Session Time: 12:00pm-1:30pm
Location: Exhibit Hall located in Hall B, Level 2
Objective: To evaluate the effectiveness of a 12-week vigorous exercise program to improve primarily cognition and secondarily motor function and quality of life in patients with Parkinson’s disease (PD) using a delayed start design.
Background: In PD, exercise has been shown to improve motor function including gait, stability, and joint excursion. There is growing evidence from research in other neurodegenerative disorders that exercise has a positive effect on cognition. A similar effect is emerging in PD, but to date studies have had a limited exercise dose and cognitive testing.
Methods: Twenty-two participants with PD were recruited and evaluated for primarily cognition, secondarily for motor function and quality of life three times during a 24-week period. Each group received a 12-week vigorous exercise program (3x/week for 50 min) either immediately or with a 12-week delay after the initial evaluation. Two analyses were done, the first compared the immediate start group with the delayed start group as the control using paired t-tests. The second analysis compared changes in outcomes immediately pre- and post-exercise in all participants.
Results: In general, there were no differences in outcomes at baseline between the immediate start and delayed start exercise groups. Trends in cognitive measures suggest cognition was slightly improved in the immediate start group compared to the delayed start group. In the comparison of pre- to post-exercise, vigorous exercise levels increased over the 12-week exercise period (p<0.05) and motor function was significantly improved (UPDRS III). A trend of improved cognitive and quality of life measures was also observed in this comparison, in particular with an improvement in working memory.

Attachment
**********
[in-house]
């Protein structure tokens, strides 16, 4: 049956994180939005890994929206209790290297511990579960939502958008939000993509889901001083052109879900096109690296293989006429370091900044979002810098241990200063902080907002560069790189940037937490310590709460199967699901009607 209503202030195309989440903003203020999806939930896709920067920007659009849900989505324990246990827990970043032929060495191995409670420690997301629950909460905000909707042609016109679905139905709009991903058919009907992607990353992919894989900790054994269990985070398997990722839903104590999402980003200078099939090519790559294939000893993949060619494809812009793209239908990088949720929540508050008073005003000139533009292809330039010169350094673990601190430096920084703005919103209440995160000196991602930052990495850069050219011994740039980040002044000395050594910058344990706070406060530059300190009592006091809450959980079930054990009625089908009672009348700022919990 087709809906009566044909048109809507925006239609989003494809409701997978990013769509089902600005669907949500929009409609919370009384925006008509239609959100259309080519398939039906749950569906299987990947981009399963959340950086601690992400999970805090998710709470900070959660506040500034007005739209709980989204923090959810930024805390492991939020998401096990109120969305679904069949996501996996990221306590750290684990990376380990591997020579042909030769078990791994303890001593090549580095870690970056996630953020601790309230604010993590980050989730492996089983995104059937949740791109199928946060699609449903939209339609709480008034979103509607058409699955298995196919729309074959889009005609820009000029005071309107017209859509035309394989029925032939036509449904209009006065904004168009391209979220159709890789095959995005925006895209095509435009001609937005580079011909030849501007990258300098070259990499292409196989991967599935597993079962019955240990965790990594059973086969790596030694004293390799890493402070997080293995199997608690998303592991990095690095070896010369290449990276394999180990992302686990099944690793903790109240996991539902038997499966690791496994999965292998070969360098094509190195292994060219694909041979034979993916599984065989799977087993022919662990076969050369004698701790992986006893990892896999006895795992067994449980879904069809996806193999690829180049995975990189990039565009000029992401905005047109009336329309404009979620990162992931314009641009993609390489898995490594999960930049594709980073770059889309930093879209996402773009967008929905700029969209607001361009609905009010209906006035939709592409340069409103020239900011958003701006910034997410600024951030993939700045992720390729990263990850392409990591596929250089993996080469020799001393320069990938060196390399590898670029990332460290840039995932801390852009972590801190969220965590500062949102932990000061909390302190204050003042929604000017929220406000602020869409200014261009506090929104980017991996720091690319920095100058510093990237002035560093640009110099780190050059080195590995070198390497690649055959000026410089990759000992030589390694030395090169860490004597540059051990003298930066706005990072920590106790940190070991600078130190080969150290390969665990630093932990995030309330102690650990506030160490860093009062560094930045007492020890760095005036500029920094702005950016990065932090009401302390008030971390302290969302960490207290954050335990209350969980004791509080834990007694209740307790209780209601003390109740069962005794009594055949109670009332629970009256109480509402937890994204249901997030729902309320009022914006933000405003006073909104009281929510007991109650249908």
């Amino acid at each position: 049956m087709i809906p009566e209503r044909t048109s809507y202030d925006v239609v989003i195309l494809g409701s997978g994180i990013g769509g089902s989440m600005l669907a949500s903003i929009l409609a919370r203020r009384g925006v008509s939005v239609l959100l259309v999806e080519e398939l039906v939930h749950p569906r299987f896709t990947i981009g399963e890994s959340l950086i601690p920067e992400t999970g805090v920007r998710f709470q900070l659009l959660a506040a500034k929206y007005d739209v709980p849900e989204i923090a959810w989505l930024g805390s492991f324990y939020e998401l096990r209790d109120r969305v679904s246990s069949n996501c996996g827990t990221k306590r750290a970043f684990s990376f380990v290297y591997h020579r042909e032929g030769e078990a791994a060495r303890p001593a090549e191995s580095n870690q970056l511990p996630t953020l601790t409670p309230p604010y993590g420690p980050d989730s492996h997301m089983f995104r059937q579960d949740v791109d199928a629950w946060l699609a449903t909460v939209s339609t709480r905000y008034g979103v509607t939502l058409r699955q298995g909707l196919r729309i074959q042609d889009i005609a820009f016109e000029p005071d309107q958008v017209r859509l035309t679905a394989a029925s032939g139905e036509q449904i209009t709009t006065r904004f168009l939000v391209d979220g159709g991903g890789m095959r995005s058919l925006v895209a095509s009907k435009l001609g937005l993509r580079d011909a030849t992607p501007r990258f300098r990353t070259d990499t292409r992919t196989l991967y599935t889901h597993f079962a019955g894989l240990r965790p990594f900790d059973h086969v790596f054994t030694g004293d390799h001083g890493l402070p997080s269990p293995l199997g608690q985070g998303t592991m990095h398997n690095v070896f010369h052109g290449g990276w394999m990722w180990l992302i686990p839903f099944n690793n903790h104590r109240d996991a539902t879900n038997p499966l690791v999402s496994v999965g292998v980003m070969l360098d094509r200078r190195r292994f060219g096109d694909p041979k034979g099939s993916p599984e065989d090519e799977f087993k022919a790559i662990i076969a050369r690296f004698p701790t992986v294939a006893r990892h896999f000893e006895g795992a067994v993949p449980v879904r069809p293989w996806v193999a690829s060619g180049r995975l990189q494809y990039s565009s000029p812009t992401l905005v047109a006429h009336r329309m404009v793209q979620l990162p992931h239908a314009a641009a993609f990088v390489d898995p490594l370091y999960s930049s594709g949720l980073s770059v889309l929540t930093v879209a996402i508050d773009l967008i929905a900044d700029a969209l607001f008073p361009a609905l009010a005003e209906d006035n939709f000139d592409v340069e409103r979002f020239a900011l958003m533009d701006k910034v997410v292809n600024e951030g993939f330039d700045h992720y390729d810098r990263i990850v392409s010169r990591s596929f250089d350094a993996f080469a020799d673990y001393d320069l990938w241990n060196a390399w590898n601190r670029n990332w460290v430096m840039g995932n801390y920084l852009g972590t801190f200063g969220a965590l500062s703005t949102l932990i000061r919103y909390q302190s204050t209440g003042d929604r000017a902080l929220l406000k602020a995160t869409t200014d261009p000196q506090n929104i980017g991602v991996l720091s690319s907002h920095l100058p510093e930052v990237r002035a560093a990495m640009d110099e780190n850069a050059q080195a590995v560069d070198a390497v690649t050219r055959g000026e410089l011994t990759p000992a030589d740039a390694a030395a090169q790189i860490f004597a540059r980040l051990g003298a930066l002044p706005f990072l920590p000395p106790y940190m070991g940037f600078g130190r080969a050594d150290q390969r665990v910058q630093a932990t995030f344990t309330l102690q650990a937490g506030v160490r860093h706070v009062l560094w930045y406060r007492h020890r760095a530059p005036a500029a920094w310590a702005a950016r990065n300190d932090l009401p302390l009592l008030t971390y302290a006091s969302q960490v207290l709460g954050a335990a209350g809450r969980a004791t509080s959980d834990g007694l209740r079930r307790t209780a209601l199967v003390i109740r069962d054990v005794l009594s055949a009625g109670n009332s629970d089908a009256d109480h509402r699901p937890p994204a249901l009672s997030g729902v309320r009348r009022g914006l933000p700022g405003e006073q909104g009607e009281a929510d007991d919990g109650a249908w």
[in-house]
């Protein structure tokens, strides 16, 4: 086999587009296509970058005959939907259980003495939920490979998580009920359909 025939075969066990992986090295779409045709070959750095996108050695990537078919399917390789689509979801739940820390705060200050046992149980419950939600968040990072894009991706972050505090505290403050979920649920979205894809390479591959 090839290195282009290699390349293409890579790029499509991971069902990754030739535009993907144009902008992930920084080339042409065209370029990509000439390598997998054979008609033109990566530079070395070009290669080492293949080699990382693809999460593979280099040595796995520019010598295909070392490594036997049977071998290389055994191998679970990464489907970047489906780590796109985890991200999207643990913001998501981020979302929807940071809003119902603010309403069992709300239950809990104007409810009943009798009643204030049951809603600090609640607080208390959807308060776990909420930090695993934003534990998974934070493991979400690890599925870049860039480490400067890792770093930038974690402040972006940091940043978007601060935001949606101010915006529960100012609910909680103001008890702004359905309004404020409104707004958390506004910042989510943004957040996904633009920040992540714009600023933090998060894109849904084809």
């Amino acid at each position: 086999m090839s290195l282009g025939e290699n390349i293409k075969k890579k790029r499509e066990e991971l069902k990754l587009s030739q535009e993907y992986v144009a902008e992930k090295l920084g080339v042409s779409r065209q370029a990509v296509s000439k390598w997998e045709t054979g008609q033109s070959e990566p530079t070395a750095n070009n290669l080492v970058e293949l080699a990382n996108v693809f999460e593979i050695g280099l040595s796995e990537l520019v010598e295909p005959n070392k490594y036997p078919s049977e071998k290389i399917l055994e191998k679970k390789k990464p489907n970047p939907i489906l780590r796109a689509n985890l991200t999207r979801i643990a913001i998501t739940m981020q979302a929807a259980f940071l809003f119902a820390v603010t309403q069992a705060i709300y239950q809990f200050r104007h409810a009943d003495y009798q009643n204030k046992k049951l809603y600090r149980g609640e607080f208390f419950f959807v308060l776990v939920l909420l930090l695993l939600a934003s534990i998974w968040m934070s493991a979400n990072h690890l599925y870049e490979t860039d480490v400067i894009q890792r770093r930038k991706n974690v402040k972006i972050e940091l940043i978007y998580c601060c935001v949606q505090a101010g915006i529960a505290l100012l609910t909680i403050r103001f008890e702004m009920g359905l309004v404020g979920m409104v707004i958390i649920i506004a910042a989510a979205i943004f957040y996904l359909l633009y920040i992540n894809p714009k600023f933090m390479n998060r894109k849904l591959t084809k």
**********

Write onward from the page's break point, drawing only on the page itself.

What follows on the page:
|Immediate start v delayed start as control
|Working Memory Composite
|Working Memory Composite
Conclusions: These findings demonstrate that PD motor function was improved after a 12-week vigorous exercise program. Cognition and quality of life were improving in the expected direction. A larger sample size would be necessary to show a beneficial effect of exercise on cognition in PD.
To cite this abstract in AMA style:J.C. Johnson, A.L. Svitak, M.T. Farrell, S.C. Mosch, F. Yu, E.D. Parker, L.R. Hanson. Effects of a 12-week exercise program on cognition in Parkinson’s disease [abstract]. Mov Disord. 2016; 31 (suppl 2). https://www.mdsabstracts.org/abstract/effects-of-a-12-week-exercise-program-on-cognition-in-parkinsons-disease/. Accessed March 5, 2024.
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MDS Abstracts - https://www.mdsabstracts.org/abstract/effects-of-a-12-week-exercise-program-on-cognition-in-parkinsons-disease/